[Crossref]

Stivala, S.

G. Adamo, A. Parisi, S. Stivala, A. Tomasino, D. Agrò, L. Curcio, G. C. Giaconia, A. Busacca, and G. Fallica, “Silicon photomultipliers signal-to-noise ratio in the continuous wave regime,” IEEE J. Sel. Top. Quantum Electron. 20(6), 284–290 (2014).
[Crossref]

Su, M.-Y.

T. D. O’Sullivan, A. Leproux, J.-H. Chen, S. Bahri, A. Matlock, D. Roblyer, C. E. McLaren, W.-P. Chen, A. E. Cerussi, M.-Y. Su, and B. J. Tromberg, “Optical imaging correlates with magnetic resonance imaging breast density and reveals composition changes during neoadjuvant chemotherapy,” Breast Cancer Res. 15(1), R14 (2013).
[Crossref]

Svaasand, L.

B. J. Tromberg, N. Shah, R. Lanning, A. Cerussi, J. Espinoza, T. Pham, L. Svaasand, and J. Butler, “Non-invasive in vivo characterization of breast tumors using photon migration spectroscopy,” Neoplasia 2(1-2), 26–40 (2000).
[Crossref]

Svaasand, L. O.

Tarkovsky, E.

A. Dalla Mora, E. Martinenghi, D. Contini, A. Tosi, G. Boso, T. Durduran, S. Arridge, F. Martelli, A. Farina, A. Torricelli, A. Pifferi, B. Dolgoshein, V. Balagura, P. Buzhan, M. Danilov, L. Filatov, E. Garutti, M. Groll, A. Ilyin, V. Kantserov, V. Kaplin, A. Karakash, F. Kayumov, S. Klemin, V. Korbel, H. Meyer, R. Mizuk, V. Morgunov, E. Novikov, P. Pakhlov, E. Popova, V. Rusinov, F. Sefkow, E. Tarkovsky, I. Tikhomirov, V. Kantzerov, S. Smirnov, A. T. Eggebrecht, S. L. Ferradal, A. Robichaux-Viehoever, M. S. Hassanpour, H. Dehghani, A. Z. Snyder, T. Hershey, and J. P. Culver, “Fast silicon photomultiplier improves signal harvesting and reduces complexity in time-domain diffuse optics,” Nucl. Instruments Methods Phys. Res. Sect. A Accel. Spectrometers, Detect. Assoc. Equip 563(2), 6–27 (2006).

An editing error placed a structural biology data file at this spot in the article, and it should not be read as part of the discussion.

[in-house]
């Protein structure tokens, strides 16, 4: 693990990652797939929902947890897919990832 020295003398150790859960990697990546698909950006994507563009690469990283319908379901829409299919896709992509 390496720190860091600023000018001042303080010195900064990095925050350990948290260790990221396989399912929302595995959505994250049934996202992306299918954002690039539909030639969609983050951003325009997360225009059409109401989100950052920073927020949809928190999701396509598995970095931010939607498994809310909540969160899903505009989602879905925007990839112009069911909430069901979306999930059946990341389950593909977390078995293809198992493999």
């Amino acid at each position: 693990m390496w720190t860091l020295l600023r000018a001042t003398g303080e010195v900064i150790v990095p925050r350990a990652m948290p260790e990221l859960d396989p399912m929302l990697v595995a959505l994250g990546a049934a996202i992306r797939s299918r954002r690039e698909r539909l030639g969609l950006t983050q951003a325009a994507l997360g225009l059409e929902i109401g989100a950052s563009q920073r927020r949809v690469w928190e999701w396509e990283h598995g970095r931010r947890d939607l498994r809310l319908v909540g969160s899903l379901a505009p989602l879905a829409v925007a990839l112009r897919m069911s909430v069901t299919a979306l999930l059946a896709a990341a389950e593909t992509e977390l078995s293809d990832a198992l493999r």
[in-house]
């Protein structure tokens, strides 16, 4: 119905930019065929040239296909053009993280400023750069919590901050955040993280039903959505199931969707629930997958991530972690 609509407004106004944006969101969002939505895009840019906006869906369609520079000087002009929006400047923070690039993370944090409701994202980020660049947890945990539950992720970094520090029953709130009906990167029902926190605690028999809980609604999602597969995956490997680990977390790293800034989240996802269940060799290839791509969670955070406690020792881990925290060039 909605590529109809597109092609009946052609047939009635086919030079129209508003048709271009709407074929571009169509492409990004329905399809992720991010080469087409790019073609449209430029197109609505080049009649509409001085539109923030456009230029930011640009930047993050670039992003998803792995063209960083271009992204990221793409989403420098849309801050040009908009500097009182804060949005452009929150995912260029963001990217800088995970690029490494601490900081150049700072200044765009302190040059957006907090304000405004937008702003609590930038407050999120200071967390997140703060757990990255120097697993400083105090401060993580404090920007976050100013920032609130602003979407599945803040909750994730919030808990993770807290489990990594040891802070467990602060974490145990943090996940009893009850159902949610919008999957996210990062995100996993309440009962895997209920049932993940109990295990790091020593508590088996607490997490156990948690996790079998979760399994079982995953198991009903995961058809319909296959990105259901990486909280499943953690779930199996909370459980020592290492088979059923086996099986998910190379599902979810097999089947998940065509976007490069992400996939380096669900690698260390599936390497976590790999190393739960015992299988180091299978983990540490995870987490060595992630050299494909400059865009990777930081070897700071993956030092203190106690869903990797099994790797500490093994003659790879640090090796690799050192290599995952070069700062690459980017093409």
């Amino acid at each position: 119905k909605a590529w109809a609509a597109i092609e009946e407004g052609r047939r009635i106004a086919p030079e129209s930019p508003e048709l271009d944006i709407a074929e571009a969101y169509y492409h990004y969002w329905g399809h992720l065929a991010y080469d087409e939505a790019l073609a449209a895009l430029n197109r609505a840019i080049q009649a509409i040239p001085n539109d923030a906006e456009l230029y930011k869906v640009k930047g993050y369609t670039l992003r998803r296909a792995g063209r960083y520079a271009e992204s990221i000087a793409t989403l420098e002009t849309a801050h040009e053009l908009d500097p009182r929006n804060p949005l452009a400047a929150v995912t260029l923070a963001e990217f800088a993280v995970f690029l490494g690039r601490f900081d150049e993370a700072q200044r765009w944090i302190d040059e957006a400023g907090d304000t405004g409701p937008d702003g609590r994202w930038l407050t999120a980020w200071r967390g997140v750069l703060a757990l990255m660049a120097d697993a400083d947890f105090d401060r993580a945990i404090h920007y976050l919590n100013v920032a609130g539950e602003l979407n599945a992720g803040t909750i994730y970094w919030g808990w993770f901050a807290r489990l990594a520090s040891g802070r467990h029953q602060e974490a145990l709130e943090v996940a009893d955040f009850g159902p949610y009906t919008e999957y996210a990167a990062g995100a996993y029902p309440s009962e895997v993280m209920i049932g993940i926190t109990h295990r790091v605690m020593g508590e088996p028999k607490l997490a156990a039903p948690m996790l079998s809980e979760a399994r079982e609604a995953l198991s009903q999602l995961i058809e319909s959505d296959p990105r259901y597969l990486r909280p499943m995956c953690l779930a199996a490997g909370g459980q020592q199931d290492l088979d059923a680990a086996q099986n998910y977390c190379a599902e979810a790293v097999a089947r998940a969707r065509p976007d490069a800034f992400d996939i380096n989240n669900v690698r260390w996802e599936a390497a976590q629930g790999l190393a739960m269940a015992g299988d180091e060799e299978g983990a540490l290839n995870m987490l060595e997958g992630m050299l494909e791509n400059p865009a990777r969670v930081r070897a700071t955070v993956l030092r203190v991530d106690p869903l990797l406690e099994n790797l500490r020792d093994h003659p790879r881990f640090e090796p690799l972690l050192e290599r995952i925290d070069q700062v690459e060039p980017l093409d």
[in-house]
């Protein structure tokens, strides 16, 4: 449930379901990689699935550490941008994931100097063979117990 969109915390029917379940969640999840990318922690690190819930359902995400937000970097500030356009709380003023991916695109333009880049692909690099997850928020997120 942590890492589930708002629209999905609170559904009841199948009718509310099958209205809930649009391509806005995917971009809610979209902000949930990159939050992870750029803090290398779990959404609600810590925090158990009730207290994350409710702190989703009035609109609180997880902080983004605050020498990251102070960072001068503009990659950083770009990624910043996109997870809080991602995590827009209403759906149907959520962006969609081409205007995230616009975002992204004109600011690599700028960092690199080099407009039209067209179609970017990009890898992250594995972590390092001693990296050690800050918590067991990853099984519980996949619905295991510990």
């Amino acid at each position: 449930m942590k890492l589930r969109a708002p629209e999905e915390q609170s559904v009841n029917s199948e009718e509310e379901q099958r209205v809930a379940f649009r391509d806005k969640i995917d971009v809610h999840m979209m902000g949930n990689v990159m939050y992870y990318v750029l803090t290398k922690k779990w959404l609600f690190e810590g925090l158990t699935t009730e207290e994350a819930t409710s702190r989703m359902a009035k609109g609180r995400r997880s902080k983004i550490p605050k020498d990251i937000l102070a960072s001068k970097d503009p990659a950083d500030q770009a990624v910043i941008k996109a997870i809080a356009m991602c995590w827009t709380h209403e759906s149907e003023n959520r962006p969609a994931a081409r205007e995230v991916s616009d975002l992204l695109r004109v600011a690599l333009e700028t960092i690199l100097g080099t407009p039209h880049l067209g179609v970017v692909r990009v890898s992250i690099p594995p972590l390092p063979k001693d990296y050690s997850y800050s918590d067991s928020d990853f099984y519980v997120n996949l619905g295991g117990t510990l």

B. Dolgoshein, V. Balagura, P. Buzhan, M. Danilov, L. Filatov, E. Garutti, M. Groll, A. Ilyin, V. Kantserov, V. Kaplin, A. Karakash, F. Kayumov, S. Klemin, V. Korbel, H. Meyer, R. Mizuk, V. Morgunov, E. Novikov, P. Pakhlov, E. Popova, V. Rusinov, F. Sefkow, E. Tarkovsky, and I. Tikhomirov, “Status report on silicon photomultiplier development and its applications,” Nucl. Instrum. Methods Phys. Res., Sect. A 563(2), 368–376 (2006).
[Crossref]

Tarolli, A.

N. Serra, A. Ferri, A. Gola, T. Pro, A. Tarolli, N. Zorzi, and C. Piemonte, “Characterization of new FBK SiPM technology for visible light detection,” J. Instrum. 8(03), P03019 (2013).
[Crossref]

Taroni, P.

P. Taroni, G. Quarto, A. Pifferi, F. Ieva, A. M. Paganoni, F. Abbate, N. Balestreri, S. Menna, E. Cassano, and R. Cubeddu, “Optical identification of subjects at high risk for developing breast cancer,” J. Biomed. Opt. 18(6), 060507 (2013).
[Crossref]

Teich, M. C.

B. E. A. Saleh and M. C. Teich, Fundamentals of Photonics, Third (Wiley, 2019).

Tikhomirov, I.